Answers to common snowmaking-related questions!
How does the snowmaking process work?
Our equipment uses compressed air and pressurized water to create the conditions necessary for small water droplets to form ice crystals. High-pressure water is necessary to create small water droplets, which increases the total surface area exposed to the surrounding atmosphere, allowing the water to cool quickly. After cooling, these water droplets interact with tiny ice particles produced by an atomized mixture of compressed air and a small amount of water. Upon contact with the small ice crystals, the larger water droplets can freeze into larger ice particles, which then fall to the ground as snow.
Is man-made snow real?
Yes, the snow is real! The snowmaking process produces small ice crystals in a similar manner to how these crystals would form naturally in the atmosphere. The ice crystals produced by our snowmaking equipment are quite small – about the size of large grains of sand – so the snow is slightly denser than natural snow, which is perfect for making snowballs, snowmen, igloos, and sledding hills. The snow is produced from your home’s water supply, so it is perfectly safe. The snow melts slower than natural snowfall of the same depth, so the snow will last for several days to weeks, even through warm weather.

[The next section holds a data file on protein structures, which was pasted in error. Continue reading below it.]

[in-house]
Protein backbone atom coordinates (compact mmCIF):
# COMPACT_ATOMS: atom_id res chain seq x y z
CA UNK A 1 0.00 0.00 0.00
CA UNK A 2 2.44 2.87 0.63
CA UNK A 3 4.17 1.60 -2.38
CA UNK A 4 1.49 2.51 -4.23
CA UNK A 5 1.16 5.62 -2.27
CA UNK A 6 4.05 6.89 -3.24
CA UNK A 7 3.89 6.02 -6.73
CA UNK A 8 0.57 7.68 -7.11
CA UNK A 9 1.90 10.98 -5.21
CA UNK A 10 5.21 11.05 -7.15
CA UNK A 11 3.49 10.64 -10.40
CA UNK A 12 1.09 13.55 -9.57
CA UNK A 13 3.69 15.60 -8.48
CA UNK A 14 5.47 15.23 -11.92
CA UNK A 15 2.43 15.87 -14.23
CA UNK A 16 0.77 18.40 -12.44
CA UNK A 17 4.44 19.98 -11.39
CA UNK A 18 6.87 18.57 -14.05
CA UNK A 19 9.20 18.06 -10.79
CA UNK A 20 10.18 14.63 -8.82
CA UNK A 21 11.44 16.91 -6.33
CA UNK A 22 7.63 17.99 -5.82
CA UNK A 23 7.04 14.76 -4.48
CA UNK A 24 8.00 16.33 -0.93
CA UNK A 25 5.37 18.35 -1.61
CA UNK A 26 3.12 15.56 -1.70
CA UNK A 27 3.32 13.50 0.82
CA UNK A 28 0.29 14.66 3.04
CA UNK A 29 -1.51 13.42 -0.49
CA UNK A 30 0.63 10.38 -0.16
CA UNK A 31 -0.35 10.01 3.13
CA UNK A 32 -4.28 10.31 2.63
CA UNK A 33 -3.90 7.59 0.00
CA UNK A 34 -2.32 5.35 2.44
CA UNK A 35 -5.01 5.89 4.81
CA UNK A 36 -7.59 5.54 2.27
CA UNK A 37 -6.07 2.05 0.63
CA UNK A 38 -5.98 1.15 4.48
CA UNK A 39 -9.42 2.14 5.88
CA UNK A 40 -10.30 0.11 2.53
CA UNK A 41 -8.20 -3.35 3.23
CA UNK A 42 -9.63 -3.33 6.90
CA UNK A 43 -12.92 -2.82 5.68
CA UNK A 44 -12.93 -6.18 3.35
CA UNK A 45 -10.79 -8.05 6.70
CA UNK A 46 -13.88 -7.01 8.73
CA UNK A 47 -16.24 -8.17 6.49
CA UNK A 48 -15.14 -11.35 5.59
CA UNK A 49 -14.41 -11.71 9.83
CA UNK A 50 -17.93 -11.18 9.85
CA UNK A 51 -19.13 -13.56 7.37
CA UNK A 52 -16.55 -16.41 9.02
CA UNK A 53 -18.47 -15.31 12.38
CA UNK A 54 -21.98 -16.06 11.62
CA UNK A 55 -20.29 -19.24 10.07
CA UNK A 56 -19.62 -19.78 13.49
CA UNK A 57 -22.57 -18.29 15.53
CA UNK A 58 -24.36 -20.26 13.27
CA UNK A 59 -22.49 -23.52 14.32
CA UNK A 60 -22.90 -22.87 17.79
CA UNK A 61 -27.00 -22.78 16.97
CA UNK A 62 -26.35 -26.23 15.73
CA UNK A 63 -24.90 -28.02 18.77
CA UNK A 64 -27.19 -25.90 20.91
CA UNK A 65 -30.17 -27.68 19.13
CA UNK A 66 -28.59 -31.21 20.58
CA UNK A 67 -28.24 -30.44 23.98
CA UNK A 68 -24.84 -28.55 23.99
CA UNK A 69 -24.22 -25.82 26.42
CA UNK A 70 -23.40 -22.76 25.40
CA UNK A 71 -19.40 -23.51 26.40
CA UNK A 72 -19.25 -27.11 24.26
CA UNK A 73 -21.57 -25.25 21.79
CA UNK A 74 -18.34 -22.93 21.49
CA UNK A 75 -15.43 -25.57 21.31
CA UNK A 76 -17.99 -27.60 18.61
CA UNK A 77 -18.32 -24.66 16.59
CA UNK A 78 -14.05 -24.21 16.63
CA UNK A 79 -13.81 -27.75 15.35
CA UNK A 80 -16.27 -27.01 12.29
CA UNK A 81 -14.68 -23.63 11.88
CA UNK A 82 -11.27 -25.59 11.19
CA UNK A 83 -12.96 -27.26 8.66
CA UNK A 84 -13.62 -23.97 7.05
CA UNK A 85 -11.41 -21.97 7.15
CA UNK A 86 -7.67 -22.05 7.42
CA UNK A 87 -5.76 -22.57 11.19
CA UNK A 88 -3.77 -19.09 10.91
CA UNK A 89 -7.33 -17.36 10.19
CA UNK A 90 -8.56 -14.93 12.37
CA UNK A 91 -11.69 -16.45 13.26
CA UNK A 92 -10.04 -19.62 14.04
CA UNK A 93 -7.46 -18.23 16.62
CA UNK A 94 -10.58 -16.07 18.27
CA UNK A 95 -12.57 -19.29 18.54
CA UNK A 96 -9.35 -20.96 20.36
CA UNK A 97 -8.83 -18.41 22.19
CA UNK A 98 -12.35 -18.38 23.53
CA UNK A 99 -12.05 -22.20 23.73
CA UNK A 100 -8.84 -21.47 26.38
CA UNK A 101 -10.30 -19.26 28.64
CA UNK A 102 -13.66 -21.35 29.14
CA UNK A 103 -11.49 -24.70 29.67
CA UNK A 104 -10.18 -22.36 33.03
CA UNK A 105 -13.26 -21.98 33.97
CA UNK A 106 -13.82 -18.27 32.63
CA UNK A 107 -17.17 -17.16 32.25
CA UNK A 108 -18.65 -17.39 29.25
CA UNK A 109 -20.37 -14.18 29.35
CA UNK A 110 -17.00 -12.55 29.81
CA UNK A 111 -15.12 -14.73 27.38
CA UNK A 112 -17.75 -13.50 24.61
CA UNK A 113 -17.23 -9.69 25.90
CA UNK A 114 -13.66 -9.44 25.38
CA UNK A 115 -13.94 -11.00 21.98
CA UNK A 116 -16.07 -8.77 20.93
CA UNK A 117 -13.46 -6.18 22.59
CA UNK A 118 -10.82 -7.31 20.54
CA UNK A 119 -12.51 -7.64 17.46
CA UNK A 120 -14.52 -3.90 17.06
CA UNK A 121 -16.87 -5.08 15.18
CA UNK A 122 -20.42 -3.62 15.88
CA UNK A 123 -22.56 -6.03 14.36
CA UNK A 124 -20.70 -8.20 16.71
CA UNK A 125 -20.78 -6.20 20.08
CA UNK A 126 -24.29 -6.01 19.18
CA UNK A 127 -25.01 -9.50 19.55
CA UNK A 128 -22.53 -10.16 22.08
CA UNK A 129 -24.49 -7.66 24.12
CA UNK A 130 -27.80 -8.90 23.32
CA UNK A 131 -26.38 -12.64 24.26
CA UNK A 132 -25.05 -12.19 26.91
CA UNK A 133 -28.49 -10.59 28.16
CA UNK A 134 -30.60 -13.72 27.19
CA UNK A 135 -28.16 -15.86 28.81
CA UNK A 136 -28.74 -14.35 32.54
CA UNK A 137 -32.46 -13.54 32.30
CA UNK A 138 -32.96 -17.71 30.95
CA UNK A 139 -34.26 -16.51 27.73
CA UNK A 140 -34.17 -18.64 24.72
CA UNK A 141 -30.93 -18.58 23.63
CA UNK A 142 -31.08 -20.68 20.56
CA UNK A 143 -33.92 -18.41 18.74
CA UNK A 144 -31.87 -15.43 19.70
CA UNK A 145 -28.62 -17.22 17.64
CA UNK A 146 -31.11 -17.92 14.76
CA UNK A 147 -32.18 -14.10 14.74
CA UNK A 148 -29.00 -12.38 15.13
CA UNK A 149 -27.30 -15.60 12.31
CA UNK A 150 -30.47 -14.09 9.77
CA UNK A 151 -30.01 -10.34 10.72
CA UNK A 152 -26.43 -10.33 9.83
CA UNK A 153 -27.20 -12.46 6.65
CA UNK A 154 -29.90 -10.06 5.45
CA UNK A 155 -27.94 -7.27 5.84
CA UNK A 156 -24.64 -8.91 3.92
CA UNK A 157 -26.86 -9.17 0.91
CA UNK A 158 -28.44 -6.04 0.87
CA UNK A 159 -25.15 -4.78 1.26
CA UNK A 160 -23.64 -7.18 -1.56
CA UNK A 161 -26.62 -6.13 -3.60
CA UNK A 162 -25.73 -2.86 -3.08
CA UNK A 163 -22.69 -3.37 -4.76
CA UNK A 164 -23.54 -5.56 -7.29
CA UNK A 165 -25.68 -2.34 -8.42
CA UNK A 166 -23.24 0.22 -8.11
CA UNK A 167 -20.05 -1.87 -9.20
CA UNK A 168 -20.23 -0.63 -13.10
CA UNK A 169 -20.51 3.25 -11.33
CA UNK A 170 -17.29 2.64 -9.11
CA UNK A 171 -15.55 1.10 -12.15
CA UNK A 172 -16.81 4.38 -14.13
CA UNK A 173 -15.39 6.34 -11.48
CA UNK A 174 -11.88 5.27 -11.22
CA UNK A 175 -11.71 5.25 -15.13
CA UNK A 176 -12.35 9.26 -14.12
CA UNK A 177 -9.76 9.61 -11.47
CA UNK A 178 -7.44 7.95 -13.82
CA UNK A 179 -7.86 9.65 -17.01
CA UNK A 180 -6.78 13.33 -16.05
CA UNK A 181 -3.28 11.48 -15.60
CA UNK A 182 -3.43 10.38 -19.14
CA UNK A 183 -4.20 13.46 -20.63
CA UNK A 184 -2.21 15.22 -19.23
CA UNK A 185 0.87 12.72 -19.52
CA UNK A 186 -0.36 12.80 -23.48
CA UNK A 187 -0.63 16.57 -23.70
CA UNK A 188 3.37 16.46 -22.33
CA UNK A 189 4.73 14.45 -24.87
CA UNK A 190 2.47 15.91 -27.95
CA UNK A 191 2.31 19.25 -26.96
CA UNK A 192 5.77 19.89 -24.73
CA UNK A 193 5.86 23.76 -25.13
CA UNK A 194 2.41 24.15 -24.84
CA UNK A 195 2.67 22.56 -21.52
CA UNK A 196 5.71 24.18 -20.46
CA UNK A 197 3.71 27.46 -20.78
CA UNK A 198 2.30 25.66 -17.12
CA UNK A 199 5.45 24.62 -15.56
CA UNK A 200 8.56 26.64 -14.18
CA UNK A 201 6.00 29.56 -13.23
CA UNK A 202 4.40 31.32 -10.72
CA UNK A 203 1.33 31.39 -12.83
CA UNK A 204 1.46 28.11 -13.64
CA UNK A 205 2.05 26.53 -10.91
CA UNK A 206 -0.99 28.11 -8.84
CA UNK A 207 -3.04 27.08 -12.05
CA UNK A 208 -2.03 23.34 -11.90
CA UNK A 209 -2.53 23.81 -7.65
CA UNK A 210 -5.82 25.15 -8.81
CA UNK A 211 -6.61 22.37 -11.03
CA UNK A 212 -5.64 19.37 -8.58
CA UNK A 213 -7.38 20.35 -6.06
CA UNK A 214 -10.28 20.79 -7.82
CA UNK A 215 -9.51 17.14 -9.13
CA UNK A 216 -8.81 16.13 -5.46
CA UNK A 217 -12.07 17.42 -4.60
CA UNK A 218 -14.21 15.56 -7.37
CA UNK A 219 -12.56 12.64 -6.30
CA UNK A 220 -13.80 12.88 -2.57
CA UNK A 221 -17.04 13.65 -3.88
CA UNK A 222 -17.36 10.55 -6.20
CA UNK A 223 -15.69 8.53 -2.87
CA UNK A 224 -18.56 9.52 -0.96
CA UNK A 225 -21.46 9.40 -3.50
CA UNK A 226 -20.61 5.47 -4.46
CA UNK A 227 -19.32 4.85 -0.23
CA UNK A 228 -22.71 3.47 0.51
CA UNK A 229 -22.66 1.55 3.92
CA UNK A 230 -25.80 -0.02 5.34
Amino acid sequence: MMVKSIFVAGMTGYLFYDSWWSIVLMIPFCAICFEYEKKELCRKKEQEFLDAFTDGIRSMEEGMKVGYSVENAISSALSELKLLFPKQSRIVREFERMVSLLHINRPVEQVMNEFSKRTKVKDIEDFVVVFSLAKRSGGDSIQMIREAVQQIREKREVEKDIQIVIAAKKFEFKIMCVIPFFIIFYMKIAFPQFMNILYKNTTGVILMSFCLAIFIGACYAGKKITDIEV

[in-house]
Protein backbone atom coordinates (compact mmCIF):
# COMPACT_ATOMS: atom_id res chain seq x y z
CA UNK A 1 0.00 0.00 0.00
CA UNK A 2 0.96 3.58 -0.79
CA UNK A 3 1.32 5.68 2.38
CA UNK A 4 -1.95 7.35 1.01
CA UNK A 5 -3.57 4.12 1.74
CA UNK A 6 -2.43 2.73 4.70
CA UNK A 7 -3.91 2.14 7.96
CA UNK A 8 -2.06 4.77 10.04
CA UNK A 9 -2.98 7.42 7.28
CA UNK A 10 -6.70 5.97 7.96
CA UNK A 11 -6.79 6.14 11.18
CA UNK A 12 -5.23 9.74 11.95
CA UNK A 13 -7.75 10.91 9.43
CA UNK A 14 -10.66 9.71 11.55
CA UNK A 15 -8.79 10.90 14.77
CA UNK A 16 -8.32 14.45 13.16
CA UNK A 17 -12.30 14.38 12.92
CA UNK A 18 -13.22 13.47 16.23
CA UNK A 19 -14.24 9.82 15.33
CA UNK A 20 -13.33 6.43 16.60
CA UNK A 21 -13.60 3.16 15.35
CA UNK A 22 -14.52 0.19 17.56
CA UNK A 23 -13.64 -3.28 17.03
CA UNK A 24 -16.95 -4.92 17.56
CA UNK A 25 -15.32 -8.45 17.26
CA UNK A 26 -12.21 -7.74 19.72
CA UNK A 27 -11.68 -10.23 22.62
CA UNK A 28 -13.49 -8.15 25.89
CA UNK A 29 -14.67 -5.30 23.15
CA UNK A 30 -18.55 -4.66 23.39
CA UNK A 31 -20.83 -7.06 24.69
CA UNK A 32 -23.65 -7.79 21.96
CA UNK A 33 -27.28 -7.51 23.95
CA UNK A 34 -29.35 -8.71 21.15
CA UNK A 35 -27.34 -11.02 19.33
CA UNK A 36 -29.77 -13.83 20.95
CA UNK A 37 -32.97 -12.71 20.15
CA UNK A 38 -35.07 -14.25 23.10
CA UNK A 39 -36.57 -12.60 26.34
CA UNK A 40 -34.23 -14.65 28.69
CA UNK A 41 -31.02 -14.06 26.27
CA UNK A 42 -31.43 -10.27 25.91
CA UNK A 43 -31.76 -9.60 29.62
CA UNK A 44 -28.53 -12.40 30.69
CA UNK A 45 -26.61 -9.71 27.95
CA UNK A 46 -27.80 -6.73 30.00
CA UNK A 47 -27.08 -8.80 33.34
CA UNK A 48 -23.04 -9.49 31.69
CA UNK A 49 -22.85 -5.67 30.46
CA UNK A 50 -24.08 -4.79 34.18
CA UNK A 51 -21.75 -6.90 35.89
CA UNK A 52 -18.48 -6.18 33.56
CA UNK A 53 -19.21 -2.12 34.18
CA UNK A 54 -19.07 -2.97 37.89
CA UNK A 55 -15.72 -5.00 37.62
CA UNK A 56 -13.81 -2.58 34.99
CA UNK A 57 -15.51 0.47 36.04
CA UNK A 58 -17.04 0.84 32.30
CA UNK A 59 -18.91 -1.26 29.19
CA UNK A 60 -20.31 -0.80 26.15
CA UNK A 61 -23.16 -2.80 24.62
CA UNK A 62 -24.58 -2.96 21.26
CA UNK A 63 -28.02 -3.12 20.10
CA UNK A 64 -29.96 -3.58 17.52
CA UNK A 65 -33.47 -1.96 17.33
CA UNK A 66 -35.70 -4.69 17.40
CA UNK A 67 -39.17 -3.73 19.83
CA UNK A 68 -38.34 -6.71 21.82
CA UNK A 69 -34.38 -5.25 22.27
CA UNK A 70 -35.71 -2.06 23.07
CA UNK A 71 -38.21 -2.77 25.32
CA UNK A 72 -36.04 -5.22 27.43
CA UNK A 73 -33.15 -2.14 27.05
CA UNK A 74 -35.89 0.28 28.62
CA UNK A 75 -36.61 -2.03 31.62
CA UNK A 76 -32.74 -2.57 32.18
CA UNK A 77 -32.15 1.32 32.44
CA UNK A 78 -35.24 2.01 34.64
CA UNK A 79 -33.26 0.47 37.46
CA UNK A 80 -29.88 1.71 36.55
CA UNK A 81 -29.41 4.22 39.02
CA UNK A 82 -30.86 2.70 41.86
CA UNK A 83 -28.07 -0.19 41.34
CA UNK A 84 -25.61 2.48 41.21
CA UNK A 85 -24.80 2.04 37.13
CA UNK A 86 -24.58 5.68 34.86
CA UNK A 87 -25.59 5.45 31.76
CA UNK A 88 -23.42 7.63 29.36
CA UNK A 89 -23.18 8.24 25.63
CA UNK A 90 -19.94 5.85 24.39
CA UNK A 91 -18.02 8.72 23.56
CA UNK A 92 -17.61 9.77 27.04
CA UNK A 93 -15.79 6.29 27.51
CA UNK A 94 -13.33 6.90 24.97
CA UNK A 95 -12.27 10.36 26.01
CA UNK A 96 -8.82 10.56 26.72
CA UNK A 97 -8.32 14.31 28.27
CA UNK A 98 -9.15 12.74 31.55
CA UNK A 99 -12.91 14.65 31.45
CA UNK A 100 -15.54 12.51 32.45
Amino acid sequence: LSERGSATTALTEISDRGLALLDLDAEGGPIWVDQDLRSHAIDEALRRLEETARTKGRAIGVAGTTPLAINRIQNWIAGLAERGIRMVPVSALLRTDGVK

How cold does it have to be to make snow?
Snowmaking can usually begin when the temperature is around 29°F. Specifically, the wet bulb temperature (accounting for evaporative cooling effects) must be below 28°F. At this temperature, the snow produced is usually quite slushy in nature. At lower temperatures (below 20°F), the snow becomes powdery and piles up quickly.
How much snow can you make?
The amount of snow produced in any given snowmaking session depends on a number of factors. The amount of water used directly impacts snow output; more water = more snow. Assuming water flow is constant, the primary factor is temperature. In warmer conditions, our equipment can produce 1-2″ per hour in a 25′ x 50′ area. In cold conditions, especially in the lower teens and single digits, we can produce 5-8″ per hour. On a calm, cold night, we can produce several 2-3′ high piles.